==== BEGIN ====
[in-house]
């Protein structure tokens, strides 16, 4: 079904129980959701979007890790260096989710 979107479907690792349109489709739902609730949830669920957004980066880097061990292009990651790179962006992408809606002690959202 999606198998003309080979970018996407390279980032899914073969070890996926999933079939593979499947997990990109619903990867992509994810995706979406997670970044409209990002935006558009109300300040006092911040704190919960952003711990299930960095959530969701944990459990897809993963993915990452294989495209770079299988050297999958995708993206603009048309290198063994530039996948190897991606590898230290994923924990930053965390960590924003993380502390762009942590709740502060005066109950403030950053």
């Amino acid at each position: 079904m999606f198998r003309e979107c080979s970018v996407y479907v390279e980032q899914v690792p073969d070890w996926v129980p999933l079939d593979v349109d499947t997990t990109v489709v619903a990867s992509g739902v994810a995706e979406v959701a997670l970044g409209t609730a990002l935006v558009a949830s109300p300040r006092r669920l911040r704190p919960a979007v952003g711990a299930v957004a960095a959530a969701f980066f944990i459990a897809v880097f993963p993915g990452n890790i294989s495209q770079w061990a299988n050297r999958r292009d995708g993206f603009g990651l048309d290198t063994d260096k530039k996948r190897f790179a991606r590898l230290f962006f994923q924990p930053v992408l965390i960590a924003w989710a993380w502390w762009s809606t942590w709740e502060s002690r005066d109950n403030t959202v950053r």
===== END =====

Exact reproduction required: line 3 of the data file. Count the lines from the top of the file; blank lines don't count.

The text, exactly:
């Amino acid at each position: 079904m999606f198998r003309e979107c080979s970018v996407y479907v390279e980032q899914v690792p073969d070890w996926v129980p999933l079939d593979v349109d499947t997990t990109v489709v619903a990867s992509g739902v994810a995706e979406v959701a997670l970044g409209t609730a990002l935006v558009a949830s109300p300040r006092r669920l911040r704190p919960a979007v952003g711990a299930v957004a960095a959530a969701f980066f944990i459990a897809v880097f993963p993915g990452n890790i294989s495209q770079w061990a299988n050297r999958r292009d995708g993206f603009g990651l048309d290198t063994d260096k530039k996948r190897f790179a991606r590898l230290f962006f994923q924990p930053v992408l965390i960590a924003w989710a993380w502390w762009s809606t942590w709740e502060s002690r005066d109950n403030t959202v950053r």